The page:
Professor Madge Dresser FRSA is bringing history to life as curator of ‘journey to justice’.
Madge, now Honorary Professor in Social and Cultural British History at the University of Bristol and Senior Research Fellow at UWE, has 40-year interest in the civil rights movement. Her project on ethnic minorities in Bristol for Heritage Lottery Fund in 2005-2007, and her ongoing work on slavery, race, and popular memory in Bristol is just the tip of the iceberg. Madge’s Journey to Justice project in Bristol brings to life a fascinating and pertinent timeline of Bristol’s vibrant history of activism which includes over 35 events throughout the city during October 2017.
Many events are free and some charge small amounts with concessions rates available. I can’t recommend these events enough.
Madge is a TEDxBristol Speaker on Nov 3, 2017.
For TEDxBristol she will be reflecting on recent events in the U.S and the UK where complex and emotive narratives surrounding racial equality and white supremacist ideologies have dominated news headlines, social media feeds and on-street activism.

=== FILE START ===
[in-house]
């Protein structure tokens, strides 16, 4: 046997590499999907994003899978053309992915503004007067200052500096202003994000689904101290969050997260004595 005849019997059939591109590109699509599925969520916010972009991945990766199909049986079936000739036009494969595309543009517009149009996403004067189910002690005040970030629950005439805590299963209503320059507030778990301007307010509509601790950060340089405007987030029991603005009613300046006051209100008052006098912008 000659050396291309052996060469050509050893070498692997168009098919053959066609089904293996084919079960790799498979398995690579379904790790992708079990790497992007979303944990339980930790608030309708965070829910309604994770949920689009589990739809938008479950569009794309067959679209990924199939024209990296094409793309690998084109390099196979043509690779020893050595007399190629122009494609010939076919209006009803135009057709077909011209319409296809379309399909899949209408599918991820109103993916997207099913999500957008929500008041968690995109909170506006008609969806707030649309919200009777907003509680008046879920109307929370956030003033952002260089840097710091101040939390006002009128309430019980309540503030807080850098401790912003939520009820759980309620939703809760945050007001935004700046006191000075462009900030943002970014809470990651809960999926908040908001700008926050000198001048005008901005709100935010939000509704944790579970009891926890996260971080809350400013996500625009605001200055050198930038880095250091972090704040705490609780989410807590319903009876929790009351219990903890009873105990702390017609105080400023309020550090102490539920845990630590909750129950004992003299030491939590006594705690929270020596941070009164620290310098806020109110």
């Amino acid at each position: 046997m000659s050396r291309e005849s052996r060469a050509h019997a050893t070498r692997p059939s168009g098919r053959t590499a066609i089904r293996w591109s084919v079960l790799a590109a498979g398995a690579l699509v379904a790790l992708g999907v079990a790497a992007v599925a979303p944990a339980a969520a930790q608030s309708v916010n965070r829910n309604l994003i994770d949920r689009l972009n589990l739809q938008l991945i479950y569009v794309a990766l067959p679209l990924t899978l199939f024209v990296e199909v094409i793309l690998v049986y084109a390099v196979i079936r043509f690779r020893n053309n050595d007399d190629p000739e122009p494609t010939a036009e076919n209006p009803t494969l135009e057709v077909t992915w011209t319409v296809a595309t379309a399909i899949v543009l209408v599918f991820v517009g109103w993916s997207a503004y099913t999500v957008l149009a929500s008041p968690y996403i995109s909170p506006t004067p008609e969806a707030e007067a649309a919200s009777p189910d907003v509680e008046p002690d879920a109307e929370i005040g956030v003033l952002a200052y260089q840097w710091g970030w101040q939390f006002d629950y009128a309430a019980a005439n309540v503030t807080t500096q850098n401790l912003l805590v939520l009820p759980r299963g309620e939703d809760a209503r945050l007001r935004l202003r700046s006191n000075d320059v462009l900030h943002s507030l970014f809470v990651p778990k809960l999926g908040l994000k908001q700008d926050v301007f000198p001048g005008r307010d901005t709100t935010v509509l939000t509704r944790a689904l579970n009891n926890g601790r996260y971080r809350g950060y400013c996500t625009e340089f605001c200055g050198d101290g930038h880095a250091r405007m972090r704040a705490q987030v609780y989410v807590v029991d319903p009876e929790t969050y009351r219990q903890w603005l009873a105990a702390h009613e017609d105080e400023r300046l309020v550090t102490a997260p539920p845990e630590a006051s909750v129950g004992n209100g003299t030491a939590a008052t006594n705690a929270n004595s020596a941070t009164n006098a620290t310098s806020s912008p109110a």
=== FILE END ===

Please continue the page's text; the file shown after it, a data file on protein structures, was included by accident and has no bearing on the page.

She’ll be examining what Charlottesville and the ‘statue’ controversies proliferating across the globe tell us about our understanding of our past and our present. And in a multi-cultural, multi-ethnic global community, how can we reconcile some of the deep divides and opinions that are now emerging and colliding?
I dare to disrupt because …
“I question the way too many people are not talking honestly about race, class & social justice in America & Britain – especially in the social media”.
Madge’s publications include:
Black and White on the Buses: the campaign against the colour bar in Bristol in 1963 ( 1987, 2007,2016), Slavery Obscured: the Social History of the Slave Trade in Bristol (2001, 2007, 2016),’Set in Stone? Statues and Slavery in London’, History Workshop Journal (Autumn 2007),Ethnic Minorities and the City:Bristol 1000-2000 (with Peter Fleming), (2017), ‘Remembering Slavery and Abolition in Bristol’, Slavery & Abolition, (June 2009)‘The Slavery and the British Country House (co-edited with Andrew Hann) (2013),Women and the City: Bristol 1373-2000 (2016)
Other sites involving Madge’s work: